It's not often that an artist names an album after his creative process, but that's what happened with Guy Davis' Be Ready When I Call You (reviewed here).

His parents, the actors Ruby Dee and Ossie Davis, showed him how to tame his muse. "I think it all started with my mother, [Dee]," Davis says. "She taught me to be organized. And in some ways, she didn't succeed because I'm very sloppy. But whatever little organization I do have, and willingness to separate my stuff, to title it and date it, comes from her."

If Dee taught Davis organization, his father showed him preparation. The lessons began at 5AM, when Davis was ending his night and his father was starting his day. "My dad would have woken up, and he would be sitting downstairs at the dining room table with two yellow legal pads, some number two pencils, erasers, various things, and he would be writing," Davis recalls. "I'd come in, I'd say good night, he'd say good morning. And then one day I asked him, 'Dad, what is it you are writing that you have be up at five o'clock in the morning?' And he said to me, 'Talent is a mighty fine thing, but being a craftsman means you have to work at it. No matter what, no matter when. You have to constantly hone it. You can't just sit around and be talented. That's nice to be, but to be a craftsman, a true writer, you have to do it even when you don't feel like it. You have to practice your writing.'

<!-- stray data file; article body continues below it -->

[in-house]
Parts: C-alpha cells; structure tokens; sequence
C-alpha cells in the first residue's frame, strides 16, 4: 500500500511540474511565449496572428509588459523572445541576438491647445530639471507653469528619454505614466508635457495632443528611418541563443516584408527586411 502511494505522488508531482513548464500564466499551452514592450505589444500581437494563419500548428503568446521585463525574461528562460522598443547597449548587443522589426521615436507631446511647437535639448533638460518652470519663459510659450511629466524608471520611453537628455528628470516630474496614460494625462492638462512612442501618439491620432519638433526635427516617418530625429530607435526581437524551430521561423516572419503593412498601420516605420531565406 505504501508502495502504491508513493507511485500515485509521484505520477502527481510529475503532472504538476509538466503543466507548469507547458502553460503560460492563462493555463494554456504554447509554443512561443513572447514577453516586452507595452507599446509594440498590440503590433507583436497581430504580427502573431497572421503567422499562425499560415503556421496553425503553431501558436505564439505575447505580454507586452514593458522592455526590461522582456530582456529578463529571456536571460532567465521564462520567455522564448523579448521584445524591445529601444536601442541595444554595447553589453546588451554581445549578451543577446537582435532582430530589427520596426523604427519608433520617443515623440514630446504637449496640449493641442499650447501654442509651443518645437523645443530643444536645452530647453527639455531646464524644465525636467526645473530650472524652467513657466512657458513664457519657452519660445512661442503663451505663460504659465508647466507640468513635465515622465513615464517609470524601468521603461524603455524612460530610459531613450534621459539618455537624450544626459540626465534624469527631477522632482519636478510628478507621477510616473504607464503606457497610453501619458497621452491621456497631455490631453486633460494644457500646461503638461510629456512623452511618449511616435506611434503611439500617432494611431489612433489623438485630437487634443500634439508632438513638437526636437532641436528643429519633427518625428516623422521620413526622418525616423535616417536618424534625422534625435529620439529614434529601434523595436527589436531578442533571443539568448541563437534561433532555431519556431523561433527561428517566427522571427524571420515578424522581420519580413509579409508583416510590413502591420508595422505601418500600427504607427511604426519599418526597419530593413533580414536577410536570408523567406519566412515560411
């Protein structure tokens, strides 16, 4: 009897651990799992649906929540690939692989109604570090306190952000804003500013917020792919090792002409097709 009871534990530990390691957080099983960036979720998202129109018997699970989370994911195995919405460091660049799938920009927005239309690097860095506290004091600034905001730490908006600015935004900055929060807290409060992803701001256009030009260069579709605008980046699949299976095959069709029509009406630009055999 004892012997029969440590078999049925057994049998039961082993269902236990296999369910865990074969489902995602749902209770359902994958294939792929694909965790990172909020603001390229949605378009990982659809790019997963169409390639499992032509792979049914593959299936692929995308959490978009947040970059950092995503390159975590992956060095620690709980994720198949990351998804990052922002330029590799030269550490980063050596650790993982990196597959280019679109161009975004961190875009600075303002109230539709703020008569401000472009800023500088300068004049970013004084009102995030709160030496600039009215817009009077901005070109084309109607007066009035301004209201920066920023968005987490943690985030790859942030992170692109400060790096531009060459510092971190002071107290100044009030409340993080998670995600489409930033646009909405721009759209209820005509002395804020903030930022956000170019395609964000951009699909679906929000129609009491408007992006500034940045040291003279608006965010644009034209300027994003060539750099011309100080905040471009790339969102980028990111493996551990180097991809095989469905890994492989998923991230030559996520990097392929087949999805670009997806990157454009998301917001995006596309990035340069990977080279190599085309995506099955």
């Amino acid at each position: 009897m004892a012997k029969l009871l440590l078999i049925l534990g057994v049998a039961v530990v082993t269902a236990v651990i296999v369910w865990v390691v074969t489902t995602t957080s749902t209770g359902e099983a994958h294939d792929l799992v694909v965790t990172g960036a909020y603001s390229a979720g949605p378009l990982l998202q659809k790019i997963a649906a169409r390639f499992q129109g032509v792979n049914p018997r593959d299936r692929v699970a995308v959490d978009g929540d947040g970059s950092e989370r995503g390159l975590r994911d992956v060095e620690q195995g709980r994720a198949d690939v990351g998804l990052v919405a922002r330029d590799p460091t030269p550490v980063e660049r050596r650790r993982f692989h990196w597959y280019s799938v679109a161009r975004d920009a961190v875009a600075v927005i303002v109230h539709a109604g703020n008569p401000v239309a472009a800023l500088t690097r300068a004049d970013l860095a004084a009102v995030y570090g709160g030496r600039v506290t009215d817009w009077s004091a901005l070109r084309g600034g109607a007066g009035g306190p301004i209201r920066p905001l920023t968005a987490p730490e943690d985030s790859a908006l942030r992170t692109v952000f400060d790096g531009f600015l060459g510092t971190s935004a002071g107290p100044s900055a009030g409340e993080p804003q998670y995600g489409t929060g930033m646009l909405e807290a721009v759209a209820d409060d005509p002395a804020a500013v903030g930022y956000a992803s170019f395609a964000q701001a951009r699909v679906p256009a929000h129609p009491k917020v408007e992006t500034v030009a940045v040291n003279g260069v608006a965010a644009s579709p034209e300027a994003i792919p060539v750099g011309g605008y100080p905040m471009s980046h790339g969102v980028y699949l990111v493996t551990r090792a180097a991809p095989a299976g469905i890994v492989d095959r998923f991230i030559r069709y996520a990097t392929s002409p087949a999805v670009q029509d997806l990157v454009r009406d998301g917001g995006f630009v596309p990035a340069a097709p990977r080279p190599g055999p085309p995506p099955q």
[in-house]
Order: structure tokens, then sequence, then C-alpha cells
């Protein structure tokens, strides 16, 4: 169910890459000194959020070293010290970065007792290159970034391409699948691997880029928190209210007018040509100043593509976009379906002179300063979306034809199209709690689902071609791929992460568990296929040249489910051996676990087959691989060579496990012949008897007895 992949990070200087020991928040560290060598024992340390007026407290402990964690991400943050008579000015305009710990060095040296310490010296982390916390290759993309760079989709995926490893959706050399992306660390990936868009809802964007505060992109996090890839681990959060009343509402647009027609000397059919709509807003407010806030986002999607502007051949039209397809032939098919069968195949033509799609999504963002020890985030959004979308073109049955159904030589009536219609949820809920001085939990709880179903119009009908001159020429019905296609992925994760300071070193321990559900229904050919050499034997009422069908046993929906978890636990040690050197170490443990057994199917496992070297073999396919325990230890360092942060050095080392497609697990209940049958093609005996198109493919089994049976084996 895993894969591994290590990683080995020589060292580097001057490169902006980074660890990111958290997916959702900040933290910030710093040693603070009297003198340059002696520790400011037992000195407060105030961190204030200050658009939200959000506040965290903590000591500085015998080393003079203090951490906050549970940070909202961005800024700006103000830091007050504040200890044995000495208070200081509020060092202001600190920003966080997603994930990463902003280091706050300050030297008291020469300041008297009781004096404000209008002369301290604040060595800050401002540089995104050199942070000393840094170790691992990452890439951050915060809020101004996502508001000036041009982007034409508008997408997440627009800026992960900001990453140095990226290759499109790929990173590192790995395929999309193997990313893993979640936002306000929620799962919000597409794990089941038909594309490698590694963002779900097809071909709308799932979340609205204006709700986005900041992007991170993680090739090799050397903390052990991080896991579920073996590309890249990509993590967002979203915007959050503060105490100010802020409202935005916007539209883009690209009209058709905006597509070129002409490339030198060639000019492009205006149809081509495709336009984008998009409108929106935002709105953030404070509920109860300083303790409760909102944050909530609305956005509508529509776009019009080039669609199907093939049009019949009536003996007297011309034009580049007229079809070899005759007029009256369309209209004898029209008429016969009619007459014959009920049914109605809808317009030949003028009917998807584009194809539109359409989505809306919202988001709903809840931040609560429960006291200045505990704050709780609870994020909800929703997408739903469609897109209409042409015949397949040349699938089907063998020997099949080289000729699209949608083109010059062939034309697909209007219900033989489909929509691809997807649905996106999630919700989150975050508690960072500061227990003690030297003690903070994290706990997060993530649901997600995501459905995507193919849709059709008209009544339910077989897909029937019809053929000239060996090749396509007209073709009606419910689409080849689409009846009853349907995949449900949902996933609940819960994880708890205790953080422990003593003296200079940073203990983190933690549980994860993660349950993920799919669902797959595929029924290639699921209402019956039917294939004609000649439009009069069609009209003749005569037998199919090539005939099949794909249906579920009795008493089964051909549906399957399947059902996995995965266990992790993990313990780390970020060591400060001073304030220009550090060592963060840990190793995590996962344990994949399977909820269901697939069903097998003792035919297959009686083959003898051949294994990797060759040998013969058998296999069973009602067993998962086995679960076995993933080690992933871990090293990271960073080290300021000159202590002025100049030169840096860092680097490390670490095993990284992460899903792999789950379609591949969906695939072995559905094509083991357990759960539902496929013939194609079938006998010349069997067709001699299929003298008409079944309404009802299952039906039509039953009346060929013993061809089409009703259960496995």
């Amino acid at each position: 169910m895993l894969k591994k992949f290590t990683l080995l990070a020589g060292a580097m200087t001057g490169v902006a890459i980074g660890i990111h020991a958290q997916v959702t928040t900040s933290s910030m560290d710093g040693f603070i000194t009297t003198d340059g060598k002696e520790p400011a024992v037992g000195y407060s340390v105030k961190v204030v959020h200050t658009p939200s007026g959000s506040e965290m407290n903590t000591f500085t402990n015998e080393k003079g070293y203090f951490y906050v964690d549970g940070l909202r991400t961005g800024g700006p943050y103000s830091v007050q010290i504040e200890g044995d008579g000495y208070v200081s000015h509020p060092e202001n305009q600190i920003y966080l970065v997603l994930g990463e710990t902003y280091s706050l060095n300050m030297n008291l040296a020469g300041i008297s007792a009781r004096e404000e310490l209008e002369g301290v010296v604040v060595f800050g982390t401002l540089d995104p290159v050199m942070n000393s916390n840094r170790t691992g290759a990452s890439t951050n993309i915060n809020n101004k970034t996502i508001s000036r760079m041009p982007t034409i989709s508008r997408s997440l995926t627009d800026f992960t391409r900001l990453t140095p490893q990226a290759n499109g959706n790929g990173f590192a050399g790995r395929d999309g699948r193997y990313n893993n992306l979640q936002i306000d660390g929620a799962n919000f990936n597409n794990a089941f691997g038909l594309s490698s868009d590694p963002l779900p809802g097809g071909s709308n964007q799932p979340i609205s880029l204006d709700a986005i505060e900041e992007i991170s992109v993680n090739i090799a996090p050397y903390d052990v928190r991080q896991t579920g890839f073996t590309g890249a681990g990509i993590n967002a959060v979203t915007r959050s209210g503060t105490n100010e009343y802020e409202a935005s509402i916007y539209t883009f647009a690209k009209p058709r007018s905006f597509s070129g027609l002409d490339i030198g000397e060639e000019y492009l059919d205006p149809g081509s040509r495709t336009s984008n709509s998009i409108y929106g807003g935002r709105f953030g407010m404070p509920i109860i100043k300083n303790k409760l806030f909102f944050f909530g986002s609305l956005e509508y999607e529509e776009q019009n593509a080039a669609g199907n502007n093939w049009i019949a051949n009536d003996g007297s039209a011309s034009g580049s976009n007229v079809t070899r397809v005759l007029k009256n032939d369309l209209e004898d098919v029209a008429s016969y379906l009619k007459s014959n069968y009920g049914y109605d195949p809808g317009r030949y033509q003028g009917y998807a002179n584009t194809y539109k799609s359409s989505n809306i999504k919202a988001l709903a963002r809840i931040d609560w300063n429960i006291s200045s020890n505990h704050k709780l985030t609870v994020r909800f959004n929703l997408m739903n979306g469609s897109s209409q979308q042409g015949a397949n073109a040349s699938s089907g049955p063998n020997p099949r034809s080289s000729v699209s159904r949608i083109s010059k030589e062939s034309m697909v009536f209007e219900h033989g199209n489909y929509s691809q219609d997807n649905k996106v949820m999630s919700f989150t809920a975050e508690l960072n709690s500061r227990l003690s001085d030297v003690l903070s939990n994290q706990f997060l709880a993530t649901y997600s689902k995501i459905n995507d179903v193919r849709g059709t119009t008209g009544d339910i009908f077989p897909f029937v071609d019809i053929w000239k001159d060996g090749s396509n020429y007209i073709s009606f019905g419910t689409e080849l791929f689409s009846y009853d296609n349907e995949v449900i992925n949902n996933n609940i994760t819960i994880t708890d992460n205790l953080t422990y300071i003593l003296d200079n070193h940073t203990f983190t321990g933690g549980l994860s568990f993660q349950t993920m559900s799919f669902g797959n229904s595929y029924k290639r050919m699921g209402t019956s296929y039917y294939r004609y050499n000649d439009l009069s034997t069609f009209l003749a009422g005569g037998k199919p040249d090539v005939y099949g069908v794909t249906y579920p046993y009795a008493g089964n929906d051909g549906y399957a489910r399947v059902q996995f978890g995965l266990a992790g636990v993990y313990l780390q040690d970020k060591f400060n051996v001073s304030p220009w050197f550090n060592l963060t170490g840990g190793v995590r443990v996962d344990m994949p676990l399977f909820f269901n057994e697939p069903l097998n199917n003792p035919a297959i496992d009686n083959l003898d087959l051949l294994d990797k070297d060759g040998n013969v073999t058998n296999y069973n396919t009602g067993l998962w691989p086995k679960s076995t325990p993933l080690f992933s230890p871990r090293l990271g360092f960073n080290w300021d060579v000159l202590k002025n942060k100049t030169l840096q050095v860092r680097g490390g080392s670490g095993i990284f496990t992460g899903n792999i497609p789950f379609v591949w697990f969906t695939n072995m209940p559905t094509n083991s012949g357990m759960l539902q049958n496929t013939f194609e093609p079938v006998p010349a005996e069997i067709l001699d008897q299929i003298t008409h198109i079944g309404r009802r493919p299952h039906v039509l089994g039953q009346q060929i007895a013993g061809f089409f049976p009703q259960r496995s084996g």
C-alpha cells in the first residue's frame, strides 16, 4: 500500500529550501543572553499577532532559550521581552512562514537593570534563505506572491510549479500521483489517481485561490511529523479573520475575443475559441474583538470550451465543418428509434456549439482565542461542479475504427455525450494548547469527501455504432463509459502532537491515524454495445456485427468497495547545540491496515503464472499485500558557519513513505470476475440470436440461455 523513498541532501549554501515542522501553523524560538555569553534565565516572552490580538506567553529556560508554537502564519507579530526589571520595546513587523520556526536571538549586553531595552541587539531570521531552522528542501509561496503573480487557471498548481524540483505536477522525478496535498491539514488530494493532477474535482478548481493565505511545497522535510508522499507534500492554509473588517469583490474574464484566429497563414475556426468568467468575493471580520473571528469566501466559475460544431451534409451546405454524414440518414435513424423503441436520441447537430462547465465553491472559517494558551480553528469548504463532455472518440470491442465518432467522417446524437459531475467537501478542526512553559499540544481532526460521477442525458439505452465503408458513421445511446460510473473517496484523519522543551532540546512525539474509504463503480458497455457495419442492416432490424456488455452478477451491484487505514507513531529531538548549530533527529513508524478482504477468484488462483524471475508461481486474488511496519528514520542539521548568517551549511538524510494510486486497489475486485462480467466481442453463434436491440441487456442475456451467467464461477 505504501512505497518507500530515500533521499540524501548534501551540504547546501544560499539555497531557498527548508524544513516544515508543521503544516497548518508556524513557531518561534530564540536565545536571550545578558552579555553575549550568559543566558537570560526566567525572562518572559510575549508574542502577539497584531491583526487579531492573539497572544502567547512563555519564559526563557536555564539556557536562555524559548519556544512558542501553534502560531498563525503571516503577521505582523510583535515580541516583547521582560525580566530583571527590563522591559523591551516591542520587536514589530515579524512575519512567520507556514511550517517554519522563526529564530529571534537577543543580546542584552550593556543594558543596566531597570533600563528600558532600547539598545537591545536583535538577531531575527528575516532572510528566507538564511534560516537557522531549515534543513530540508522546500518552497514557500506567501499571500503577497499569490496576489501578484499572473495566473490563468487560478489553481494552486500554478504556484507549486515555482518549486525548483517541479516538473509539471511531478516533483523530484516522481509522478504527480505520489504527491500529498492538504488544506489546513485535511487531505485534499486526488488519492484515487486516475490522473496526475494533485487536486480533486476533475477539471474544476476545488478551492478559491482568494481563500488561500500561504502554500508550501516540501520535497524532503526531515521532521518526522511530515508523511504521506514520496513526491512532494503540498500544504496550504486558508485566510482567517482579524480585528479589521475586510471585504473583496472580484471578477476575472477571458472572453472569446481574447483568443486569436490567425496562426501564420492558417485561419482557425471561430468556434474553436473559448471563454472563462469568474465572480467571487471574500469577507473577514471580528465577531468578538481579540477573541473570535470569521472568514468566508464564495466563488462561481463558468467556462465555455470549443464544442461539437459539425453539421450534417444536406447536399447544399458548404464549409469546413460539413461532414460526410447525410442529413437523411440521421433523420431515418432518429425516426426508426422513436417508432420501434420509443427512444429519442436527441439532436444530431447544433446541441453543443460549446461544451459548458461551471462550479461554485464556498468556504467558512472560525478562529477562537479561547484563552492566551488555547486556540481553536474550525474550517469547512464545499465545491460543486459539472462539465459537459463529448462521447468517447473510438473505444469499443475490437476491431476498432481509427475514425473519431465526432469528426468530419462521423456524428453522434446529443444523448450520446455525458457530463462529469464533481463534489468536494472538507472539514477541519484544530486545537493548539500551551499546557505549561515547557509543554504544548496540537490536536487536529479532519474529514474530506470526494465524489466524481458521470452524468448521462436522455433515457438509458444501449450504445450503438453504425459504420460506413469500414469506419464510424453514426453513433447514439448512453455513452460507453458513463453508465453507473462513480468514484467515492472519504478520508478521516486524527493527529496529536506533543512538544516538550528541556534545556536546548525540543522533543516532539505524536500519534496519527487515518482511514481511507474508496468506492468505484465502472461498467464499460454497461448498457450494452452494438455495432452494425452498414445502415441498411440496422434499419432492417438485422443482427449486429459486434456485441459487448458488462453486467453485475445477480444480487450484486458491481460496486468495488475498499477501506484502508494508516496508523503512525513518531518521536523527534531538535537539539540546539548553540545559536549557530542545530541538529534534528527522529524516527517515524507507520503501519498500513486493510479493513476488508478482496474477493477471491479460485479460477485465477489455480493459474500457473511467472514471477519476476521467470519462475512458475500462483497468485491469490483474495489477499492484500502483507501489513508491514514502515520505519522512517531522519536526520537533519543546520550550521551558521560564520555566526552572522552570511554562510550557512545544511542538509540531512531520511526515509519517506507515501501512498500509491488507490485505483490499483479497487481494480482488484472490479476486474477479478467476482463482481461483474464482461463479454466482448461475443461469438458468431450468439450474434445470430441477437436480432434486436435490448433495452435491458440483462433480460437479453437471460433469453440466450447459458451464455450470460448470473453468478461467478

Davis' path as a blues artist is unusual. While he's a prolific musician, with 15 albums, he's also an accomplished stage actor (like many in New York City, one with a brief soap stint on his resume). Where some artists might try to keep the acting and music worlds separate, Davis has worked to fuse them, through projects like Robert Johnson: Trick the Devil, an off-Broadway play where Davis portrayed the legendary blues singer/guitarist. In Bed with the Blues: The Adventures of Fishy Waters, was a one-man show with Davis playing a blues artist in the late 1950s, with the songs written and performed by Davis.

It all speaks to how Davis sees music not as genres, but as pure expression. That idea of a distinctive voice is evident on Be Ready When I Call You, which features a strong blues current, with outside influences. It often feels like an album from a classic blues artist who has the ability to travel forward and backward through time, with the lyrics often feeling ripped-from-the-headlines current, but also, somehow timeless.